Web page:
NEED # 1
What do I need if I am a Driver looking for a job? At a cursory overview, it is not that complicated. First, I need to be satisfied that I will be paid a reasonable rate; either hourly, by the mile or by percentage. It must be a rate that will fulfill my cash flow needs and help my family and me get ahead. This seems simple right? It makes sense that the pay I will earn at your company represents your level of respect for me and the rest of your Drivers. The unknown is where things get sloppy. For example, the revenue per mile is reasonable, but how many miles are available? The rate can be a buck a mile but if I don’t get a fair volume of miles, what good is it to me? When looking for a job, everyone loves you and will promise you the moon to get you into their truck, but where will the reality be?
Driver; understand what your needs are and go armed with your own facts when looking for a job. It’s simple; add up all your payments; mortgage, car, cable, utilities, whatever you might have, fixed and variable, and then divide that number by the after-tax revenue per mile you’re being offered. Now you know the minimum number of miles you’ll need to get to a break-even level – and what you’ll need to drive to get ahead of the game.
NEED # 2
Now that I am comfortable with the wage, I need to feel confident that the company’s equipment is safe and that I won’t be put in harm’s way when I am in your employ. When I talk to other drivers at your business, what will they say about the maintenance of the equipment? Is there a good support system when I am out on the road? What happens when it’s 2 AM on a Tuesday night in the middle of Tennessee and I have a flat tire or a hot truck? What is the procedure to get me fixed and back on the road? Does the company have my back or am I on my own until someone from Operations answers the phone? I’ll talk to some of the other Company Drivers about the company shop. Do they keep their appointments for scheduled maintenance? Do the mechanics listen to the Drivers when they try and explain an issue, or do they ignore ten years of driving experience because they have a newly minted mechanic’s license?
Here is where things get tricky!
Most of what we want are things we don’t even notice until we have had a few trips with our new company. After a paycheque or two, there may be issues. How has the company responded to them? Do they encourage questions from Drivers, and will they get me answers in an accurate, timely fashion? Or do they procrastinate until they get around to it? Does the company bring the Drivers into their communication loop or are they keeping the drivers in the dark? If you believe as I do, that open, honest communication is the key to creating a positive sense of community and lowering driver turnover, then you might understand why so many carriers have such high turnover numbers. A carrier will give you information because they trust you. When a carrier says that you were hired to pick up your load at A and deliver it to B – what else do you need to know? You respond that you want communication with the company, and you want it to be two-way!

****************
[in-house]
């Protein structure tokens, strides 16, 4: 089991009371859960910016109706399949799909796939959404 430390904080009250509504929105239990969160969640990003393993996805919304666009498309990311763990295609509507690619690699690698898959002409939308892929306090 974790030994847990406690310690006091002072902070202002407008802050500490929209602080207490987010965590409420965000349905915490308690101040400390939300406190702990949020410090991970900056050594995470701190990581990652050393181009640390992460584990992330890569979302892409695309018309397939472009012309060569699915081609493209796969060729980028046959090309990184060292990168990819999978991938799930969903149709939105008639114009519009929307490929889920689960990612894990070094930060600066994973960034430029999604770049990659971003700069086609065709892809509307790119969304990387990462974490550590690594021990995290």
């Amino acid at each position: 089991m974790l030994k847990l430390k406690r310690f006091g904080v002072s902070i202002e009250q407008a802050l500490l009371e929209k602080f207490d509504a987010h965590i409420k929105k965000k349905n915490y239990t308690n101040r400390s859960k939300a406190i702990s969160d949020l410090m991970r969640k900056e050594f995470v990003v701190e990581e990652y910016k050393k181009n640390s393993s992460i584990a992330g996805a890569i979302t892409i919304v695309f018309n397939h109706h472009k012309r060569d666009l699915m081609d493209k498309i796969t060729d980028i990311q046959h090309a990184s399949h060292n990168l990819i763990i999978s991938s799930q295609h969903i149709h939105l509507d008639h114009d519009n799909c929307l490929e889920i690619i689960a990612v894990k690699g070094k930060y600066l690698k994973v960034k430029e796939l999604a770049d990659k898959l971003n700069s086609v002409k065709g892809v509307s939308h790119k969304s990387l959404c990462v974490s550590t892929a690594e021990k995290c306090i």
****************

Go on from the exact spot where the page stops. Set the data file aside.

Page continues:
Does the company have an effective recognition program? Recognizing people for their accomplishments is the quickest way to show respect. When I see drivers being recognized for their efforts, both on the road and off, it tells me that this company cares about its people. I’m not talking about recognition just for the sake of it. I’m talking about actual accomplishments by real people. That can look like accident-free miles, acts of bravery on the road, acts of kindness on the road, being involved in community sports teams, charitable acts and on-and-on. When I talk to carriers about what things to recognize on this subject, it is usually a little bit of a letdown for me. People do amazing things every day – all the time. You just start looking for it, then they become obvious. Share those things, and everyone will walk a little taller!
Is there an opportunity at this company that I can’t get elsewhere? Could I take a job inside the business? Is that an option? Is there a program for that? Do they ask drivers for their input on specific truck specs? Do they show us what is happening inside and outside the business’s walls? What is going on in government legislation or notices of proposed rulemakings? What does the future look like from the company’s perspective?
If I decide to drive for your company and I find out soon after I start that my first two NEEDS are not going the way I was told they were going to, I’m looking to get out and on to the next opportunity. On the other hand, if the first two NEEDS are looking positive and then I see that the company supports it’s drivers with the additional WANTS, then I think I’ll stick around for a while. Those extra WANTS are starting to make me feel comfortable here. I know what is going on in the company, and they seem to GENUINELY value my input. It takes all of the above to begin to create a positive sense of community within your business because in the end, people stay in situations they like, and they leave the ones they do not like!
Ray J. Haight
Areas of Focus: Operations, Recruiting & Retention, Human Resources With a career spanning four decades, Ray has been involved in all facets of the North American Trucking Industry.